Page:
“For every additional recruiter I can get in here, there’s a positive outcome,” he said.

The combination of attention to large and small details will have an effect on the business school’s success, Delaney predicted. “We’re looking to find little things to do and at the same time looking at the program.”

Patience will be needed in order to see the results. Because the Financial Times relies on information from graduates three years removed from the program, changes made now will not be reflected for four-six years, Delaney said.

The 2007 Financial Times ranking showed Katz MBA graduates had an average salary of $94,741 three years after graduation.

In other statistics included in the survey’s “alumni career progress component,” graduates reported a 100 percent increase in their pre-MBA salary and 95 percent of the Katz MBA graduates reported being employed within three months after graduation.

Pitt was No. 83 in alumni recommendations, calculated by tallying how many included the school when asked to name three business schools from which they would recruit MBA graduates, and No. 77 in placement success, a measure of graduates’ opinion of the effectiveness of a school’s career services office. Graduates rated the extent to which they’d fulfilled their goals for doing an MBA at 67 percent, measured as a percentage of returns for the school.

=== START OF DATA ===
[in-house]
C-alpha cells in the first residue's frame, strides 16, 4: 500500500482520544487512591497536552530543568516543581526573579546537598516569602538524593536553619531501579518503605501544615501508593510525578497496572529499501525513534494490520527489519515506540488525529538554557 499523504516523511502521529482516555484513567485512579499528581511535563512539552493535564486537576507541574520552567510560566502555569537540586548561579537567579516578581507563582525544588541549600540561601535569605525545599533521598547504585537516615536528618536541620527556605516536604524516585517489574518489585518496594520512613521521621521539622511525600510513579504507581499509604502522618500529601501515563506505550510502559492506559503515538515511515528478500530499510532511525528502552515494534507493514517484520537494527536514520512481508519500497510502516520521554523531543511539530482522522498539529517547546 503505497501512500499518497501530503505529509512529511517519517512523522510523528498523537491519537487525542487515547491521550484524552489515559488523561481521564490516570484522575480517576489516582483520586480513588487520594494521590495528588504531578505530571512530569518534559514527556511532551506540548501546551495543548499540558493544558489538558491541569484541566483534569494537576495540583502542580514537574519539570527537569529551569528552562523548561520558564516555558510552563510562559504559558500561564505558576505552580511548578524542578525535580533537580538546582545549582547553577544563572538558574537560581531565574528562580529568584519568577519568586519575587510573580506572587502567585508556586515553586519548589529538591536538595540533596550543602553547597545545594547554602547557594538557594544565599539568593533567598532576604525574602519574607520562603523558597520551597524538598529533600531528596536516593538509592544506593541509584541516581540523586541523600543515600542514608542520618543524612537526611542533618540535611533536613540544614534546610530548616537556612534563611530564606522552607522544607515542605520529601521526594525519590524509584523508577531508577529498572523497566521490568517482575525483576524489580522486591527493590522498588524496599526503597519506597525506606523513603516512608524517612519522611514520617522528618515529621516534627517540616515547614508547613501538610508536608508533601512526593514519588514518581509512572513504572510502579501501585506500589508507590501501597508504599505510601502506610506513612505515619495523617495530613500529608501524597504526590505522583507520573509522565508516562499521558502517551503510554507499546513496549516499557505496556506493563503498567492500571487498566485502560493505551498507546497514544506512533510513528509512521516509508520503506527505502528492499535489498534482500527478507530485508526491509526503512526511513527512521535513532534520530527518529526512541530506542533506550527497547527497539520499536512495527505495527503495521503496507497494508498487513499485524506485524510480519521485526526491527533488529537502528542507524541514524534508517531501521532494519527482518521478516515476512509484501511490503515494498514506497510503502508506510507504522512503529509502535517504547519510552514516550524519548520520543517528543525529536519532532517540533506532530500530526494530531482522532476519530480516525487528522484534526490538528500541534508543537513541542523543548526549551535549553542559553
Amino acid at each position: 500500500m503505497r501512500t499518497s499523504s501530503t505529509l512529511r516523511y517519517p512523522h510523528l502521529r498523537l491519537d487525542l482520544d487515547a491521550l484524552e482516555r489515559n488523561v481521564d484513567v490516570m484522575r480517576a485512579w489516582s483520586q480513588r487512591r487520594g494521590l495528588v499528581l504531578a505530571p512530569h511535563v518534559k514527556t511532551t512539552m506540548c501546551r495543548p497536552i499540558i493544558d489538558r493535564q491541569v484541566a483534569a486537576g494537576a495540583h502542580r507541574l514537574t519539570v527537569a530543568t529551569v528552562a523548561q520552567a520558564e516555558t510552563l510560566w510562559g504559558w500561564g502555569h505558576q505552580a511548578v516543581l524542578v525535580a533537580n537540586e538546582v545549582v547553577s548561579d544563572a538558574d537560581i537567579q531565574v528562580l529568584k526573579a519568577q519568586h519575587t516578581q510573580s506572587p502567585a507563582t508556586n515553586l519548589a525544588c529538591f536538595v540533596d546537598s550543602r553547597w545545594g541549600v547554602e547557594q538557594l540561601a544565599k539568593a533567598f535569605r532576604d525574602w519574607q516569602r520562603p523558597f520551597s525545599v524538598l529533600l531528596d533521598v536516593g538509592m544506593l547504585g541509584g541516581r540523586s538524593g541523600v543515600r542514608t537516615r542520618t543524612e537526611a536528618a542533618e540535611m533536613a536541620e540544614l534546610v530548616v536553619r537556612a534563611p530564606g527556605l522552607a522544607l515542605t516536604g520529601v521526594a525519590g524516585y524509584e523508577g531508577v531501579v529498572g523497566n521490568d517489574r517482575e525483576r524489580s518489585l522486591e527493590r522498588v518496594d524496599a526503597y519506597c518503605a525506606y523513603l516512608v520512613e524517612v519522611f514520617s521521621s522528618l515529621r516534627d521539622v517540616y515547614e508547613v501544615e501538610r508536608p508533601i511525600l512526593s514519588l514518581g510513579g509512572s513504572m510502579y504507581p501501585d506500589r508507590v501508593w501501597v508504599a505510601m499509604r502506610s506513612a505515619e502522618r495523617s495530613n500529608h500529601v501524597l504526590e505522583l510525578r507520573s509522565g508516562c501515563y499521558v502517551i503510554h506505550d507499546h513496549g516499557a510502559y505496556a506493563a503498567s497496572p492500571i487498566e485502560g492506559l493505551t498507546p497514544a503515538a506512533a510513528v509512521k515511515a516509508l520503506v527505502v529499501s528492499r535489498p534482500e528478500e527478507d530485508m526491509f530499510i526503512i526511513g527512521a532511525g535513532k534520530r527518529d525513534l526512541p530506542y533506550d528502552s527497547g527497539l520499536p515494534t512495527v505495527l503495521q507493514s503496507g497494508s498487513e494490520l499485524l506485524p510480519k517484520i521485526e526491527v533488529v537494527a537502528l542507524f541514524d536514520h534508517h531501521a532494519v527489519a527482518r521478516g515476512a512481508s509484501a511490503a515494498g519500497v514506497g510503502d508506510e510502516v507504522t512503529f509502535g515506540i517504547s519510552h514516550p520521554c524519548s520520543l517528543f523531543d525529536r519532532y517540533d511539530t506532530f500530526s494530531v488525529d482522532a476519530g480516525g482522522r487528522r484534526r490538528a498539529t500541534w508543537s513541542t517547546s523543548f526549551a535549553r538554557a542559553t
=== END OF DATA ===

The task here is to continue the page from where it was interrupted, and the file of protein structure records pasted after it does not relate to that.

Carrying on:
Alumni gave Pitt their highest marks in value for the dollar, ranking it at No. 24 worldwide and first among U.S. business schools.

The “diversity” component of the rankings took into account the Pitt MBA programs’ percentage of female faculty (17 percent), students (30 percent) and board members (6 percent), as well as international faculty (21 percent), students (40 percent) and board members (0 percent).

The “diversity” component also ranked Pitt’s program No. 36 in international mobility, which reflects the employment movements of alumni between the time prior to their MBA and graduation and between graduation and the present. Pitt’s international experience rank, No. 98, measured students’ international exposure during the MBA program.

The “idea generation” component of the rankings measured the percentage of MBA program faculty with doctorates (95 percent for a rank of No. 53), and ranked Pitt’s program on the number of doctoral graduates from the program in the past three years, with additional points given if the grads were hired as faculty at business schools that made the top 50 in last year’s Financial Times ranking.

It also ranked schools (weighted for faculty size) on faculty research — compiled by tallying the number of faculty publications in 40 selected journals. Pitt’s faculty ranked No. 47.

The Financial Times also ranks executive MBA programs. In the most recent (2006) ranking, released in October, Pitt’s EMBA Worldwide program was No. 35 out of 85 programs the publication evaluated.

—Kimberly K. Barlow